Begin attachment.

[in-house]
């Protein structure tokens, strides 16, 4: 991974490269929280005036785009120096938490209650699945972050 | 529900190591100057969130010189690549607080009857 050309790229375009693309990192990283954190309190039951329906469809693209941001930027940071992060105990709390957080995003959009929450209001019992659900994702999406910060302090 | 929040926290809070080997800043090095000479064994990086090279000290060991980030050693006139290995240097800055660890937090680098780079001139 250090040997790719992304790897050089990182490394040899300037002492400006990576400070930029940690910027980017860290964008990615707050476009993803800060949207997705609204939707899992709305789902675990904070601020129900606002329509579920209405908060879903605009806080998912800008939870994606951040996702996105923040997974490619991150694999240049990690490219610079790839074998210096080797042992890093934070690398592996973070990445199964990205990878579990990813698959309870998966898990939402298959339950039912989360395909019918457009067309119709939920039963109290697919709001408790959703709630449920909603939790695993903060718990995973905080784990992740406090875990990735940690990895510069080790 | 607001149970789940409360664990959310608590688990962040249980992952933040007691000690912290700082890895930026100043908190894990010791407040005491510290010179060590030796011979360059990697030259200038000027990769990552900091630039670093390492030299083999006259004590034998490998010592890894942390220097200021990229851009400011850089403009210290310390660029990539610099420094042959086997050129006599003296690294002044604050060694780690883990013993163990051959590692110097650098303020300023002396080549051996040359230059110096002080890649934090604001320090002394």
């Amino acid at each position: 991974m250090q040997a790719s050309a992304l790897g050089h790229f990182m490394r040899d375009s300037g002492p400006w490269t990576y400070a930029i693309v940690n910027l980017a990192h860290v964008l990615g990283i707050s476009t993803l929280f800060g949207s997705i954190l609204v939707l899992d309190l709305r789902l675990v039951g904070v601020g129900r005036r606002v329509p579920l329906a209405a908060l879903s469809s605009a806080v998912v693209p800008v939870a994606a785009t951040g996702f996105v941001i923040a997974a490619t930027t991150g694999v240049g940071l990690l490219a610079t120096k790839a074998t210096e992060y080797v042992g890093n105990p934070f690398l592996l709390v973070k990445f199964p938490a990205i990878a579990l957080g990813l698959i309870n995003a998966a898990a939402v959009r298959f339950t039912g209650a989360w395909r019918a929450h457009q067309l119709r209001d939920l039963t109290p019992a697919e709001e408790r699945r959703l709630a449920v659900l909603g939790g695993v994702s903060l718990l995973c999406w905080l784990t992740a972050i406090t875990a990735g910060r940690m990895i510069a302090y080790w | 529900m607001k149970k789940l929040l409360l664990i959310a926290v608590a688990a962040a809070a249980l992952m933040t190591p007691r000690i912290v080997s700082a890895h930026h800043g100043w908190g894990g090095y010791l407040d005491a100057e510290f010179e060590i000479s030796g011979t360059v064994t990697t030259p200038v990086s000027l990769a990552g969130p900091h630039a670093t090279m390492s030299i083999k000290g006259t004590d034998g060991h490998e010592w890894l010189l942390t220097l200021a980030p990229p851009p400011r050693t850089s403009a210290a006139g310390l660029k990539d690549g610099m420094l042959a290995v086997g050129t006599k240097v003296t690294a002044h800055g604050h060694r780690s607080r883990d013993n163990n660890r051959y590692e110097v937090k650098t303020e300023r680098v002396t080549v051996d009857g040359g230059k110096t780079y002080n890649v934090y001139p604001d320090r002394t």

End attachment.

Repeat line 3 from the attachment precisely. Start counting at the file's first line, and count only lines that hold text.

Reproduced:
């Amino acid at each position: 991974m250090q040997a790719s050309a992304l790897g050089h790229f990182m490394r040899d375009s300037g002492p400006w490269t990576y400070a930029i693309v940690n910027l980017a990192h860290v964008l990615g990283i707050s476009t993803l929280f800060g949207s997705i954190l609204v939707l899992d309190l709305r789902l675990v039951g904070v601020g129900r005036r606002v329509p579920l329906a209405a908060l879903s469809s605009a806080v998912v693209p800008v939870a994606a785009t951040g996702f996105v941001i923040a997974a490619t930027t991150g694999v240049g940071l990690l490219a610079t120096k790839a074998t210096e992060y080797v042992g890093n105990p934070f690398l592996l709390v973070k990445f199964p938490a990205i990878a579990l957080g990813l698959i309870n995003a998966a898990a939402v959009r298959f339950t039912g209650a989360w395909r019918a929450h457009q067309l119709r209001d939920l039963t109290p019992a697919e709001e408790r699945r959703l709630a449920v659900l909603g939790g695993v994702s903060l718990l995973c999406w905080l784990t992740a972050i406090t875990a990735g910060r940690m990895i510069a302090y080790w | 529900m607001k149970k789940l929040l409360l664990i959310a926290v608590a688990a962040a809070a249980l992952m933040t190591p007691r000690i912290v080997s700082a890895h930026h800043g100043w908190g894990g090095y010791l407040d005491a100057e510290f010179e060590i000479s030796g011979t360059v064994t990697t030259p200038v990086s000027l990769a990552g969130p900091h630039a670093t090279m390492s030299i083999k000290g006259t004590d034998g060991h490998e010592w890894l010189l942390t220097l200021a980030p990229p851009p400011r050693t850089s403009a210290a006139g310390l660029k990539d690549g610099m420094l042959a290995v086997g050129t006599k240097v003296t690294a002044h800055g604050h060694r780690s607080r883990d013993n163990n660890r051959y590692e110097v937090k650098t303020e300023r680098v002396t080549v051996d009857g040359g230059k110096t780079y002080n890649v934090y001139p604001d320090r002394t």